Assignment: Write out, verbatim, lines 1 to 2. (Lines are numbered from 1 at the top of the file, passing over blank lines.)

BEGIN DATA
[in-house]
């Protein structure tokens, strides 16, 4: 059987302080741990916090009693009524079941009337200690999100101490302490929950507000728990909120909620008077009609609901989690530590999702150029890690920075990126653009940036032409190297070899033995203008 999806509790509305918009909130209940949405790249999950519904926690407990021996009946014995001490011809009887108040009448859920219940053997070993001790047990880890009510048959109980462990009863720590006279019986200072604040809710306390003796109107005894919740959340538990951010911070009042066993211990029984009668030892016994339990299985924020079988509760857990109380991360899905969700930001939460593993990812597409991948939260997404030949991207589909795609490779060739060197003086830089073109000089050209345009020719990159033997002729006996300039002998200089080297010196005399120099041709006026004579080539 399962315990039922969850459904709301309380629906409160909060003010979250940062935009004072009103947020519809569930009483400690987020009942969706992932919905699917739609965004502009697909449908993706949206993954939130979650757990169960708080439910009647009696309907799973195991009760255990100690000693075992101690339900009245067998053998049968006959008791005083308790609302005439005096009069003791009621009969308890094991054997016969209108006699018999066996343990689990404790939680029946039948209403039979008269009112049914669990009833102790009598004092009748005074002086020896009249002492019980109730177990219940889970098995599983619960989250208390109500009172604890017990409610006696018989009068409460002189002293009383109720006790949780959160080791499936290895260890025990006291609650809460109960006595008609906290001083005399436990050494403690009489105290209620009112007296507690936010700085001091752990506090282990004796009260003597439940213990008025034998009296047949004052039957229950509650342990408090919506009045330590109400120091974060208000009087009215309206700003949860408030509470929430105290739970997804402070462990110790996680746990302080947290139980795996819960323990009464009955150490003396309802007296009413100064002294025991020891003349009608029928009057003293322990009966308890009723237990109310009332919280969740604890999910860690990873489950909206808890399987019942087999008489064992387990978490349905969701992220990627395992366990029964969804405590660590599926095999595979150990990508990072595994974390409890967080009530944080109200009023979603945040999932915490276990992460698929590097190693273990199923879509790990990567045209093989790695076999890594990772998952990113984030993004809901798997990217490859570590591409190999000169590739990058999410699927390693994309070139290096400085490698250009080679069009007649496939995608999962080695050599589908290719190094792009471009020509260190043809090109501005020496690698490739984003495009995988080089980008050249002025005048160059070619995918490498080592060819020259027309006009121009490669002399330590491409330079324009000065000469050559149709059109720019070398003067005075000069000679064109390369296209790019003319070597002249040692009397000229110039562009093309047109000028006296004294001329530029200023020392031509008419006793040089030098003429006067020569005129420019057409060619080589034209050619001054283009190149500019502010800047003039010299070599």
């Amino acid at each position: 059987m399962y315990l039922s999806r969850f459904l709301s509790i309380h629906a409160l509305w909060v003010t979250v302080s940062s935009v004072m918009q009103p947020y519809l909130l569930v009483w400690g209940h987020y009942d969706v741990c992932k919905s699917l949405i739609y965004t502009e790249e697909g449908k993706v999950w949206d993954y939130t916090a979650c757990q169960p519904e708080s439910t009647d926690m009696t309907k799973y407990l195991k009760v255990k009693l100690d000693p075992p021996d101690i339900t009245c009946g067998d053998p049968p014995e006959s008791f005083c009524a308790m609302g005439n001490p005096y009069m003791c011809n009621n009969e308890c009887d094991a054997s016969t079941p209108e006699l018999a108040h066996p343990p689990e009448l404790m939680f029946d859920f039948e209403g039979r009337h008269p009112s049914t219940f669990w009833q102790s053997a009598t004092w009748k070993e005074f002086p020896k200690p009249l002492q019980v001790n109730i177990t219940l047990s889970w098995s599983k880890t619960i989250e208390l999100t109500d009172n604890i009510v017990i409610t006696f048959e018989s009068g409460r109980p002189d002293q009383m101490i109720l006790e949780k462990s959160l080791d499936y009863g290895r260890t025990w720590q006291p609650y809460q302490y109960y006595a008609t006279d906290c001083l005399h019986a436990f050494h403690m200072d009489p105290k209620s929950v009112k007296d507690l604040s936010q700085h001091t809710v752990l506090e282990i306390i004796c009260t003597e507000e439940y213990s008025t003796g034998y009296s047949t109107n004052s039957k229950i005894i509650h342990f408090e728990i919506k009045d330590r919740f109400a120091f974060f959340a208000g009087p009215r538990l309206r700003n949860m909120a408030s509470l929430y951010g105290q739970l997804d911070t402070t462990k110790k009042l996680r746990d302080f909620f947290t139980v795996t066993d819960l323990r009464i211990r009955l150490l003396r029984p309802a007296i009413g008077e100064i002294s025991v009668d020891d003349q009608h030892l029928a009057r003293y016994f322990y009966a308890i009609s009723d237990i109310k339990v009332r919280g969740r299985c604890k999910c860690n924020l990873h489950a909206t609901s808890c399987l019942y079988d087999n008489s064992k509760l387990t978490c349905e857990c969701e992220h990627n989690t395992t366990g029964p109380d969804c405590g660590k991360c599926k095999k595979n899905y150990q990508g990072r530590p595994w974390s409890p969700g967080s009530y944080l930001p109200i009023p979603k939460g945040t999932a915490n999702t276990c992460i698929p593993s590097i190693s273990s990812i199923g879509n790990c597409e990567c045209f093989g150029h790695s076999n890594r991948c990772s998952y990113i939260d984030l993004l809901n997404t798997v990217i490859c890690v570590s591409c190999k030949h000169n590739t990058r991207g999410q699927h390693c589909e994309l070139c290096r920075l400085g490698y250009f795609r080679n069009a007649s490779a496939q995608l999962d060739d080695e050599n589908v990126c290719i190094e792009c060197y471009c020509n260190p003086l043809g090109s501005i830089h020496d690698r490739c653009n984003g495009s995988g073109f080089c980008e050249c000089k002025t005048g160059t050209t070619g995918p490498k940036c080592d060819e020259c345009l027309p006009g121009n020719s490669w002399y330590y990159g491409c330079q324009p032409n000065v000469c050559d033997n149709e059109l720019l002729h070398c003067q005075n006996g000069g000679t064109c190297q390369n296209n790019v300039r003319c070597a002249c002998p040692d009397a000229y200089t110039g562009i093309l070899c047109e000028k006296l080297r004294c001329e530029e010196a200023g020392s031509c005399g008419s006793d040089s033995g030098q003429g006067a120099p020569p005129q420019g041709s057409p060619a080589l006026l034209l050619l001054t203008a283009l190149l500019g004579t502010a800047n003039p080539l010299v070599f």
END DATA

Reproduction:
[in-house]
């Protein structure tokens, strides 16, 4: 059987302080741990916090009693009524079941009337200690999100101490302490929950507000728990909120909620008077009609609901989690530590999702150029890690920075990126653009940036032409190297070899033995203008 999806509790509305918009909130209940949405790249999950519904926690407990021996009946014995001490011809009887108040009448859920219940053997070993001790047990880890009510048959109980462990009863720590006279019986200072604040809710306390003796109107005894919740959340538990951010911070009042066993211990029984009668030892016994339990299985924020079988509760857990109380991360899905969700930001939460593993990812597409991948939260997404030949991207589909795609490779060739060197003086830089073109000089050209345009020719990159033997002729006996300039002998200089080297010196005399120099041709006026004579080539 399962315990039922969850459904709301309380629906409160909060003010979250940062935009004072009103947020519809569930009483400690987020009942969706992932919905699917739609965004502009697909449908993706949206993954939130979650757990169960708080439910009647009696309907799973195991009760255990100690000693075992101690339900009245067998053998049968006959008791005083308790609302005439005096009069003791009621009969308890094991054997016969209108006699018999066996343990689990404790939680029946039948209403039979008269009112049914669990009833102790009598004092009748005074002086020896009249002492019980109730177990219940889970098995599983619960989250208390109500009172604890017990409610006696018989009068409460002189002293009383109720006790949780959160080791499936290895260890025990006291609650809460109960006595008609906290001083005399436990050494403690009489105290209620009112007296507690936010700085001091752990506090282990004796009260003597439940213990008025034998009296047949004052039957229950509650342990408090919506009045330590109400120091974060208000009087009215309206700003949860408030509470929430105290739970997804402070462990110790996680746990302080947290139980795996819960323990009464009955150490003396309802007296009413100064002294025991020891003349009608029928009057003293322990009966308890009723237990109310009332919280969740604890999910860690990873489950909206808890399987019942087999008489064992387990978490349905969701992220990627395992366990029964969804405590660590599926095999595979150990990508990072595994974390409890967080009530944080109200009023979603945040999932915490276990992460698929590097190693273990199923879509790990990567045209093989790695076999890594990772998952990113984030993004809901798997990217490859570590591409190999000169590739990058999410699927390693994309070139290096400085490698250009080679069009007649496939995608999962080695050599589908290719190094792009471009020509260190043809090109501005020496690698490739984003495009995988080089980008050249002025005048160059070619995918490498080592060819020259027309006009121009490669002399330590491409330079324009000065000469050559149709059109720019070398003067005075000069000679064109390369296209790019003319070597002249040692009397000229110039562009093309047109000028006296004294001329530029200023020392031509008419006793040089030098003429006067020569005129420019057409060619080589034209050619001054283009190149500019502010800047003039010299070599």